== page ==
On October 13-15, Samdhana Institute and community partners celebrated the annual World Food Day, through the LAMBO 2023 event at Limketkai Mall, Cagayan de Oro City. Part of the celebration was giving space for young people who are doing concrete initiatives to protect the environment and contribute in addressing food security.
On October 15, Samdhana in partnership with the Social Involvement and Advocacy Program of Xavier University (XU-SIAP) convened “Panagtagbo: Lambo Kabatan-onan!” with Indigenous youth and students.
Food for All
Kristal Noriz Ras is an agriculture student at Xavier University, and President of the campus organization, the Ateneo Crop Science Society (ACSS). While still studying, they are already trying to make a difference in communities in Cagayan de Oro City where they think their expertise is most needed.
They started by initiating a community garden in Canitoan, the barangay that hosted the relocation of residents who were hardest hit by Typhoon Sendong way back in December 2011.
“It’s a way of giving back to the community,” Kristal, who along with other young changemakers, shared their experiences in the youth forum that concluded LAMBO 2023. They aim to increase productivity for these families so they can have nutritious food especially for growing-up children.
But Kristal observed that in the city the problem is the lack of space for planting. This can be addressed by hydroponics and vertical farming. Hydroponics is the technique of growing plants using a water-based nutrient solution instead of soil, and can include an aggregate substrate, or growing media, such as vermiculite, coconut coir, or perlite. Vertical farming, as the name suggests, means farming on vertical surfaces, which is ideal for built-up areas that do not have farm lands.
Aside from community gardens, ACSS is initiating a food bank or community pantry. They ask people to donate food items that are otherwise meant for the garbage bin. “Ang gagmay-gagmayng donation modaghan ra na (Little donations will eventually grow),” she emphasized. At present, they are identifying the recipients and finding more volunteers, and developing an app called Bilin for this endeavor.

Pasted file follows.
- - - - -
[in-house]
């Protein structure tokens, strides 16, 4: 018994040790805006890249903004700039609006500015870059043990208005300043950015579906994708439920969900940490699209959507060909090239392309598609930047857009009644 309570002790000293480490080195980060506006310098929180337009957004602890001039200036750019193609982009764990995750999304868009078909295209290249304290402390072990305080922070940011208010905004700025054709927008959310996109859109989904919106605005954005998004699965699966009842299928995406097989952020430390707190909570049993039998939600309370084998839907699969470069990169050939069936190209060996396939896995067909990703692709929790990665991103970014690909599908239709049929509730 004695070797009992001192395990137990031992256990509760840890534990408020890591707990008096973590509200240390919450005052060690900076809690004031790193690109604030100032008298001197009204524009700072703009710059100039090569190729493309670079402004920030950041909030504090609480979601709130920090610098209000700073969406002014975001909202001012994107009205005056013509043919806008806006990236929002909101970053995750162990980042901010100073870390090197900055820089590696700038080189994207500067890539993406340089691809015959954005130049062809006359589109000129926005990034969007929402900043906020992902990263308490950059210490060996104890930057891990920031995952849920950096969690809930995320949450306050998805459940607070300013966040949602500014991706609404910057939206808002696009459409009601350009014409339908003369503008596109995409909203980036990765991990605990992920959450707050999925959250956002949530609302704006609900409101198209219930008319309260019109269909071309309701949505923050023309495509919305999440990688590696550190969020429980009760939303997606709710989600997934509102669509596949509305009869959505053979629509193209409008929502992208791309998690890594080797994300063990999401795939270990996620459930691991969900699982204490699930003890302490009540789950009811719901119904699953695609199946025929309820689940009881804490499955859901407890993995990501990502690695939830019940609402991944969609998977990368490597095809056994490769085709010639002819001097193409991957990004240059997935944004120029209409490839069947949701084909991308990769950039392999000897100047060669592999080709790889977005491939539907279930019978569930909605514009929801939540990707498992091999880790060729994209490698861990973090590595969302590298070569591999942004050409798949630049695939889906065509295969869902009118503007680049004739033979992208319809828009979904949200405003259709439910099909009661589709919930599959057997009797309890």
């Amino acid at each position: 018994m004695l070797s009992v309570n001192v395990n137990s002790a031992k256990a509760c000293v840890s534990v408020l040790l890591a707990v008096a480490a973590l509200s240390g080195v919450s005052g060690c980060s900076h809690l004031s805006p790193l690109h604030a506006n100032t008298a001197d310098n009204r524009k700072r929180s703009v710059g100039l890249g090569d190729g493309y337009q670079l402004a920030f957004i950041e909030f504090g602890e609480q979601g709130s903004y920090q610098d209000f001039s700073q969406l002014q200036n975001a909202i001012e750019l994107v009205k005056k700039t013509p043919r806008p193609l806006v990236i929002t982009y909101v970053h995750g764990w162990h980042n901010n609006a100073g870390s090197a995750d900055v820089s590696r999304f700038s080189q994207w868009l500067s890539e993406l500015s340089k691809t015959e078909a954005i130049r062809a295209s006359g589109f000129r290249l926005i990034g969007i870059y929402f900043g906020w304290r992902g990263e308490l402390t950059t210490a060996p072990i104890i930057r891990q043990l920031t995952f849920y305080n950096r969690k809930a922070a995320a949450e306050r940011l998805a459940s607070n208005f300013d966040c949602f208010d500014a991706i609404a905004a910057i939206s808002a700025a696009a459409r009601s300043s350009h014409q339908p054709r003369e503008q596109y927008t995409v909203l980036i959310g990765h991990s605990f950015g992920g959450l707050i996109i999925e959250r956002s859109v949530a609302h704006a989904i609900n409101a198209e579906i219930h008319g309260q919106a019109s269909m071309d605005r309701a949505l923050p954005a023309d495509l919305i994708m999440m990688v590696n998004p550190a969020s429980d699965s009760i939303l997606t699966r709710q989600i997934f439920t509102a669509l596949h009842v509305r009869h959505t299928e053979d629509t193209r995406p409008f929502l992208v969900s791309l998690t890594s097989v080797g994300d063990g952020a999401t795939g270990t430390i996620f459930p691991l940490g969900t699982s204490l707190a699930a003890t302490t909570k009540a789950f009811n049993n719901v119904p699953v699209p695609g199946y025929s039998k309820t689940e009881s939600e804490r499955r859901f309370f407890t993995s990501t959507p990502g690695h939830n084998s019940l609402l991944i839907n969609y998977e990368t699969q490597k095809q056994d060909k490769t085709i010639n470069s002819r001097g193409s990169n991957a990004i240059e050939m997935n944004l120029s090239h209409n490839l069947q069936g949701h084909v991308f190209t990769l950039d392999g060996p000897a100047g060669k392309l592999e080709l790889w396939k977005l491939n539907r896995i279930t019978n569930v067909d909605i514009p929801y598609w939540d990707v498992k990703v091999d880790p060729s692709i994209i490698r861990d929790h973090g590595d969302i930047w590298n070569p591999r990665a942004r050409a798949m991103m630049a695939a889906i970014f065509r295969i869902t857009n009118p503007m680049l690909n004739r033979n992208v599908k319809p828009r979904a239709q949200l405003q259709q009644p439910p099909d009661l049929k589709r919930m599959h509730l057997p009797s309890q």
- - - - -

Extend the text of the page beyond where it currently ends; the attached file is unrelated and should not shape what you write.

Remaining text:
If Kristal had any misgiving, it’s the future of food security, as many people tend to look down on agriculture or farming as a profession. “Farmers are stereotyped as poor. People would say ‘what would you do after graduating, plant’?” she said.
She observed the attitude toward farmers in the Philippines is different from Malaysia’s. “There, the farmers are not being looked down upon, they embrace technology. Our youth should be encouraged to study agriculture and go into farming.”
Ezel Lambatan, who pioneered the Bayanihan sa Agrikultura para sa Kabatan-onan, Kaumahan ug Katubigan or BAKA program, shared Kristal’s passion of mobilizing the youth to contribute toward food security.
According to a World Bank study, the average age of Filipino farmers is 57, a phenomenon that may have adverse implications to the country’s food supply.
This, she said, prompted them to form a 4H Club chapter with initially 20 members who were developed to become servant leaders and entrepreneurs at the same time. They were trained in crop, fish, and livestock production, as well as in formulating value chain and business plans. Each business plan was given a P10,000 grant to be implemented within 26 months.
Seventeen of the members finished the training and were able to establish their small enterprises. One of them, Kokong, was one of the country’s representatives to an 11-month learning exchange in Taiwan.